Localism and economic regeneration in cities

(Photo by Jorene Rene)

Through the course of this year, I’ve spoken with stakeholders from a lot of cities in the UK about their goals for economic stimulus and regeneration. Often, those discussions start around how cities can use technology to boost economic growth, particularly for small and medium enterprise – in Sunderland, for example.

In very many cases, cities today have a focus on the “digital economy” as a source of economic growth. That’s not at all surprising given the digital economy is a significant and growing part of the UK’s GDP.

However, the digital economy is a very transferable economy; in his frankly titled 2007 paper “How Many U.S. Jobs might Be Offshorable?“, Alan Blinder of Princeton University concluded that “computer programming” was the easiest form of work to transfer from one physical location to another. So if cities want to build sustainable economic growth in the digital economy, we clearly need to think carefully about exactly what forms of “digital” activity that entails.

There are a number of ways to do that; for instance I  met a very interesting company recently, Lamasatech, who provide multi-touch screen solutions. Their technology is slick, exciting and leading edge. And whilst they do provide software, they also provide unique hardware technology. Their multi-touch surface is much more flexible and portable than other solutions I’ve seen. Access to science and leading edge manufacturing and materials are important elements of a successful digital economy.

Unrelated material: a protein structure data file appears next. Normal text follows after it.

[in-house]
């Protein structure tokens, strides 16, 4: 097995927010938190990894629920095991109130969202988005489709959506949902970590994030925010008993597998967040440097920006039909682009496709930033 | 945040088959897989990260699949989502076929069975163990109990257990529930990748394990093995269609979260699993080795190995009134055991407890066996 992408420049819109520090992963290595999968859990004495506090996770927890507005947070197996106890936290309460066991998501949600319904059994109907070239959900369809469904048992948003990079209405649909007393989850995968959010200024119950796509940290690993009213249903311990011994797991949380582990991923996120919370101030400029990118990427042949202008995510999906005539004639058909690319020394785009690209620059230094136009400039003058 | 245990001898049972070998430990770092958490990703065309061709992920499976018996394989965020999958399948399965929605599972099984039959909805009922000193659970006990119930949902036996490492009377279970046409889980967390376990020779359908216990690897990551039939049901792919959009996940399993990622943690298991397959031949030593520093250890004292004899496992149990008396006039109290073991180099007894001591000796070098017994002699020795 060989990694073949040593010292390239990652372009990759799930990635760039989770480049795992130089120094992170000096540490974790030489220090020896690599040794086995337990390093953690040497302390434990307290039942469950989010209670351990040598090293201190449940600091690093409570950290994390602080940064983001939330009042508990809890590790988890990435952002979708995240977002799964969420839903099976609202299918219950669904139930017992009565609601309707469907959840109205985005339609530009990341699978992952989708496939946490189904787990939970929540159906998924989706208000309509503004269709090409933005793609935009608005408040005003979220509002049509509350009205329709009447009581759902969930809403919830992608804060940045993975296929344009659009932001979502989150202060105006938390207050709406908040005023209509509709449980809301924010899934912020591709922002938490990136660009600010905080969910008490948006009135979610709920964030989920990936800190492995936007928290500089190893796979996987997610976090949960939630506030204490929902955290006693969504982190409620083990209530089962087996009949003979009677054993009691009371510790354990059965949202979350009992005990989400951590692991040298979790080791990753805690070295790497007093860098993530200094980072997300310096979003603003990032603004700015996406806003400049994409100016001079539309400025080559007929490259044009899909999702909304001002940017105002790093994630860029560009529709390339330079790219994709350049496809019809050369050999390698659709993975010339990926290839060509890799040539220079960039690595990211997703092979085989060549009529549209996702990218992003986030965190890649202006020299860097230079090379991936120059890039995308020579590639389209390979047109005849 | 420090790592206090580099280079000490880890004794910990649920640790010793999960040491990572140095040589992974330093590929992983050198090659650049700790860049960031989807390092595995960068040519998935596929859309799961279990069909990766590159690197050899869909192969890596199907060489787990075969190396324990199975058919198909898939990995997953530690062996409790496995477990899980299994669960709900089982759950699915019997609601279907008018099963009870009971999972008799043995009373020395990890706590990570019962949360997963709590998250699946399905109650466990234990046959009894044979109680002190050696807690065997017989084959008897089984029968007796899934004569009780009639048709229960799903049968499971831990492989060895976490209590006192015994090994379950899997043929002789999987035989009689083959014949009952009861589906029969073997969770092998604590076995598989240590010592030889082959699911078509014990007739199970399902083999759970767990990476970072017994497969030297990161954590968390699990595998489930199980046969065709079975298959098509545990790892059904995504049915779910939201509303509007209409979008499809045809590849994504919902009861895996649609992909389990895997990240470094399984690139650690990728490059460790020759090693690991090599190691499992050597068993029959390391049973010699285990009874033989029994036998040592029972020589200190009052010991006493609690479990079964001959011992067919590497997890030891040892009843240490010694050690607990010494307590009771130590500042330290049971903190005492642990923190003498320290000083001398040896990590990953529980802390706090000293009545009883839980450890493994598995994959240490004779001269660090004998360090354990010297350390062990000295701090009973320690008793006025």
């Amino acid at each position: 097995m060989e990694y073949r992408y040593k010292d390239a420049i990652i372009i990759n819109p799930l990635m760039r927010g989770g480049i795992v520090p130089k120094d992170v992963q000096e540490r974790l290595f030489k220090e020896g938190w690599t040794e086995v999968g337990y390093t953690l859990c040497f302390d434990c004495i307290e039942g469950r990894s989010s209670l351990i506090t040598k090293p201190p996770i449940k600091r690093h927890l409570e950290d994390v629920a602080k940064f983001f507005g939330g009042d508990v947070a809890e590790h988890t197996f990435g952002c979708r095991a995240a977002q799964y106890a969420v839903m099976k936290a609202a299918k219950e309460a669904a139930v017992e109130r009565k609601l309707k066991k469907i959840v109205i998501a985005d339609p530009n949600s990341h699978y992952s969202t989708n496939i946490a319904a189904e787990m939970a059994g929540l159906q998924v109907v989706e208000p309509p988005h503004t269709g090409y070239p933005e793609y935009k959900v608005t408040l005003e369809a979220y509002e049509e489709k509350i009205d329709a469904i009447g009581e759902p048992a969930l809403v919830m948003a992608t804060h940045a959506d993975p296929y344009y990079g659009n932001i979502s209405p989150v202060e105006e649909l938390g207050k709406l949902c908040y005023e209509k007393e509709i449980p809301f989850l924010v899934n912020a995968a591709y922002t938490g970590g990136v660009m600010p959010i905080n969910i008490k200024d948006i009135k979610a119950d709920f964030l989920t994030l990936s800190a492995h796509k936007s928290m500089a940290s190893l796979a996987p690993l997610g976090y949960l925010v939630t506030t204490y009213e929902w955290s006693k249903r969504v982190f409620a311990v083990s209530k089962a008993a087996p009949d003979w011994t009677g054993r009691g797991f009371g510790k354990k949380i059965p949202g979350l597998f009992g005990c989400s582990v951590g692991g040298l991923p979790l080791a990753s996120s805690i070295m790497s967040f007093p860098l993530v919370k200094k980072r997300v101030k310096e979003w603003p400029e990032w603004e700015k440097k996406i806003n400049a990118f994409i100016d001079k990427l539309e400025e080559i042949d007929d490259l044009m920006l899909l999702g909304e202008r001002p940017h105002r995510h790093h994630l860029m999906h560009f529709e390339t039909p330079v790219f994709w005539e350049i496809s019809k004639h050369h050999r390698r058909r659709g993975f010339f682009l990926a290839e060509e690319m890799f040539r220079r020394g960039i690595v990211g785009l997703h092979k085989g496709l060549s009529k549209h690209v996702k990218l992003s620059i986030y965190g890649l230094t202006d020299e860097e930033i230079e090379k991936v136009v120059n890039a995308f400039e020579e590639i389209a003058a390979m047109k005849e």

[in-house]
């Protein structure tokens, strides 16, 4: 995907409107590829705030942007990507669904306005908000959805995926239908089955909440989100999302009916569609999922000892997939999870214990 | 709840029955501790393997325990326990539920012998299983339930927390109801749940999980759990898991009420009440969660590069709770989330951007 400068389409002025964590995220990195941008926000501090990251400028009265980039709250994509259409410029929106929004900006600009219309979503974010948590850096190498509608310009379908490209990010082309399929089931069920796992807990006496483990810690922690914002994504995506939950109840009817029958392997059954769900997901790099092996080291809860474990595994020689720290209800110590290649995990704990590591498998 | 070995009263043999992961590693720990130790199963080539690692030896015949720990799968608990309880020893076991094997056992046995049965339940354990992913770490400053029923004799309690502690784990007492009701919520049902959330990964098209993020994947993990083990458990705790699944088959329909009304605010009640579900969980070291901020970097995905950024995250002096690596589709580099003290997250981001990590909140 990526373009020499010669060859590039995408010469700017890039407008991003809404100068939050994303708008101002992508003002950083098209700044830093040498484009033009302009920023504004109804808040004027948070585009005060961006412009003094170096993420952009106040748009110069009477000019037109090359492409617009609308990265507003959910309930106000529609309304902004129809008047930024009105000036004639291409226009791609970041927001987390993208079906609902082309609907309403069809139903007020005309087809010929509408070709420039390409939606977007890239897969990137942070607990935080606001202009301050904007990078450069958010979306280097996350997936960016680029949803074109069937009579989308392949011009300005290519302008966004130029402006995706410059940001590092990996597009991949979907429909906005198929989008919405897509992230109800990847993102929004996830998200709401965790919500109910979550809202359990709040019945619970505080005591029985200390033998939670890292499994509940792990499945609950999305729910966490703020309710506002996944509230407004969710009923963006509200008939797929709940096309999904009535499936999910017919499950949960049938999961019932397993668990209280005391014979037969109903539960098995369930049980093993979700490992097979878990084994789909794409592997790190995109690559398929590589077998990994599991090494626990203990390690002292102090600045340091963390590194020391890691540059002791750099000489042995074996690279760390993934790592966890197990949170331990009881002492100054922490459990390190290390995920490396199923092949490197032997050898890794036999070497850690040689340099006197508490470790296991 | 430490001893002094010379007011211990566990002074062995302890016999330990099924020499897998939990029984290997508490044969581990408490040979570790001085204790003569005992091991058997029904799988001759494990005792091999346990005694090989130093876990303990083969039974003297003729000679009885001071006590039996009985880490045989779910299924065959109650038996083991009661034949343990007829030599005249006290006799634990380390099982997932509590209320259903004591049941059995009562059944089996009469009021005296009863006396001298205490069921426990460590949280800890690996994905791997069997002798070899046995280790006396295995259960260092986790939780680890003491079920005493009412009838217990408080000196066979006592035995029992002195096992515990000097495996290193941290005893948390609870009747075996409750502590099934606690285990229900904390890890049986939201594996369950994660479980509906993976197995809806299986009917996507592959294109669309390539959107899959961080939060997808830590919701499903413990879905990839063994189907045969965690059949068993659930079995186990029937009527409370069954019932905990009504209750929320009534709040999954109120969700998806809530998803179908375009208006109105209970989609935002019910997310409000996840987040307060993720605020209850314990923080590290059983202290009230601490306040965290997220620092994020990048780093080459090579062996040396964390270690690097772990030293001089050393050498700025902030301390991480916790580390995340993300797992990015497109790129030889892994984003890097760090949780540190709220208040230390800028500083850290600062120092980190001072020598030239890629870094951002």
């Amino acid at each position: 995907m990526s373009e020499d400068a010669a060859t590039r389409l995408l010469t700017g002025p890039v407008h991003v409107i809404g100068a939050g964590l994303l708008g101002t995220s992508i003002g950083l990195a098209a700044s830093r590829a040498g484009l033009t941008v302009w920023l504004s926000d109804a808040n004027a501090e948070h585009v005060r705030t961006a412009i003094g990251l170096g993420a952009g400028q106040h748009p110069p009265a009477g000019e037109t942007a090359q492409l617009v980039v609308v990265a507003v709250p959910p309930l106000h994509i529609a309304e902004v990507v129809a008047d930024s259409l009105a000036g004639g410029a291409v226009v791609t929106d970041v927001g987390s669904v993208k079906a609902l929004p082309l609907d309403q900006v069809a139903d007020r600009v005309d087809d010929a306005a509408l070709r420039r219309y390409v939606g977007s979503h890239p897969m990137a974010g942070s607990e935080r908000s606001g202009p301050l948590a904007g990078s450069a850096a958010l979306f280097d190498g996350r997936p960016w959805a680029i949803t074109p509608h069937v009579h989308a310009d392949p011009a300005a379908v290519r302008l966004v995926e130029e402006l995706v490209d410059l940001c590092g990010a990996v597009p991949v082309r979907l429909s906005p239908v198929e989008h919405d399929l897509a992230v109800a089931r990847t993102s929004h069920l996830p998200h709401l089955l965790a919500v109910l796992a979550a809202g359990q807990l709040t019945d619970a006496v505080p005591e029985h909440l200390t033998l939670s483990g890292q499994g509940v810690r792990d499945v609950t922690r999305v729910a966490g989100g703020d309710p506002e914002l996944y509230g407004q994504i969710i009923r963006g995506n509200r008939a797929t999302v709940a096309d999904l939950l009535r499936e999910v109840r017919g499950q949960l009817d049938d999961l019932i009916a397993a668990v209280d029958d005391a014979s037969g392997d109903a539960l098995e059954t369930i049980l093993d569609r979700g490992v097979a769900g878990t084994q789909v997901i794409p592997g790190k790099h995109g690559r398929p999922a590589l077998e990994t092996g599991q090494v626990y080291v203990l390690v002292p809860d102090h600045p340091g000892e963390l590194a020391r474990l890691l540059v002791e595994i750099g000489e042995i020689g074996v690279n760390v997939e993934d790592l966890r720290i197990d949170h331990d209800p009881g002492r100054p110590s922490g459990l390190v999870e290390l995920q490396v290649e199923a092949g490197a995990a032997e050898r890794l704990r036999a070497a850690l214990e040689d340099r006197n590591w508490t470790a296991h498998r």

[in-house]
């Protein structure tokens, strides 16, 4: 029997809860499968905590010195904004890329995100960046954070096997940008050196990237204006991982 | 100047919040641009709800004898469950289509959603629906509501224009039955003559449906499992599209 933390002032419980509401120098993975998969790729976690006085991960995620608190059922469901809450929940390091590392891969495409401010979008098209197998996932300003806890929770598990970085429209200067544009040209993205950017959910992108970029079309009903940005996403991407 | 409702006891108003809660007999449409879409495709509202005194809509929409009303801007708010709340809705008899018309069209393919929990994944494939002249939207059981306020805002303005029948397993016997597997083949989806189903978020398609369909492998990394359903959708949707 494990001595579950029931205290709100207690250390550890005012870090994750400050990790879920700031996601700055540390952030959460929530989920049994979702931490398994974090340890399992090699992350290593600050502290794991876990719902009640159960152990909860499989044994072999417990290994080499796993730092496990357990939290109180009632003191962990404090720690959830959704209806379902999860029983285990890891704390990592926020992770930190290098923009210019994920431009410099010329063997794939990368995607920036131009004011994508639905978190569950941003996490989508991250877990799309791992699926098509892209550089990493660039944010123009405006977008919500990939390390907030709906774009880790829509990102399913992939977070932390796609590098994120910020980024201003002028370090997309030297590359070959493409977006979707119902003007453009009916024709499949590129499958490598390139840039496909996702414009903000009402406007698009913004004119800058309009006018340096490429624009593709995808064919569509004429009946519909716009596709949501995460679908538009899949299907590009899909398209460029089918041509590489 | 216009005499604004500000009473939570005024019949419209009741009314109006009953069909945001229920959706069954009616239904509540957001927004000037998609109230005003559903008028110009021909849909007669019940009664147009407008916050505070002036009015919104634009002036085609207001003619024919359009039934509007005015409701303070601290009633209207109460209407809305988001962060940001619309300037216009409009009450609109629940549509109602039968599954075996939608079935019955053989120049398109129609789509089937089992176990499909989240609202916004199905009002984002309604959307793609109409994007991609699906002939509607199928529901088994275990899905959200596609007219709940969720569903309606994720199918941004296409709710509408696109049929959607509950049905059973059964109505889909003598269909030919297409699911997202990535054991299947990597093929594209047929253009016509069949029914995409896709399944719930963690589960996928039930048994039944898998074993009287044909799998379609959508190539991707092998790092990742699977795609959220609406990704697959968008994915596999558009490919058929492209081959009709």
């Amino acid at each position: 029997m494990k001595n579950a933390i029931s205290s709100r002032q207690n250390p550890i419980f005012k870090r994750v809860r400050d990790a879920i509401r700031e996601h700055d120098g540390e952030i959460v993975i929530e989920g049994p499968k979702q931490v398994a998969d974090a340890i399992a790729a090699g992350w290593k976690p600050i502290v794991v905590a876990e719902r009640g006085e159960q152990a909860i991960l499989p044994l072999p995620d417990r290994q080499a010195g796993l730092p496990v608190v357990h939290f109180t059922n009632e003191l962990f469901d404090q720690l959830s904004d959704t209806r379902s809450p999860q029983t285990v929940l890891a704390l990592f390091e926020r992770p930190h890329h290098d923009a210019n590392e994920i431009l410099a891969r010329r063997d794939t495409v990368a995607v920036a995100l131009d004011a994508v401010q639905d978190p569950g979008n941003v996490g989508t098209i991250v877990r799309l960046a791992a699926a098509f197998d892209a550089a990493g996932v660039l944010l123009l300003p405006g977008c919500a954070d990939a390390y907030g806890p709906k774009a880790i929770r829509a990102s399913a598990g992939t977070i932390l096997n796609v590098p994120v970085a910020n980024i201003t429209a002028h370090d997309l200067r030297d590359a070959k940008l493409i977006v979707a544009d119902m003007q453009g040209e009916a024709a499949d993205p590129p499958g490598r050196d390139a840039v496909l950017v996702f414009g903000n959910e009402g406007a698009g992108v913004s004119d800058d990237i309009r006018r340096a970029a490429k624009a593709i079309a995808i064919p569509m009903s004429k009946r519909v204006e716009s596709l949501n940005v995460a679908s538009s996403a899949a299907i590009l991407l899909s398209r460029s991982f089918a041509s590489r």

In a similar vein, there’s a very interesting cluster of wireless technology expertise in Cambridge, epitomised by the Cambridge Wireless Network, and that encompasses science, design, engineering and technology. Some of the developments they’re working on in low-power, long-range wireless communication technologies such as the proposed “Weightless” standard could have a dramatic effect on the cost and feasibility of Smarter City and Smarter Planet solutions.

What’s particularly interesting about the Cambridge example is that it represents a self-reinforcing regional cluster; the critical mass of expertise in the region leads to innovative interactions which continually generate new value. Any other region attempting to stimulate economic growth in the same area of technology would have a significant challenge in developing to the point where it could compete against the Cambridge cluster.

Jay Bal from Warwick University wrote a very interesting paper in 2007 describing his work building online marketplaces to stimulate the formation and growth of such clusters. His West Midlands Collaborative Commerce Marketplace now drives contracts worth billions of pounds sterling every year into a cluster of small and medium enterprises in the West Midlands.

What’s key in Cambridge and in the West Midlands example is that one way or another the specific capabilities available in a particular region are being brought together in ways that create synergies. By design or by history, such regional clusters also have synergy with their physical environments, nearby academic institutions, the skills base created by the local education system, and other factors to do with “place”. In Sunderland, for example, there’s a long cultural tradition of social enterprise which will probably influence the future economic development of the city.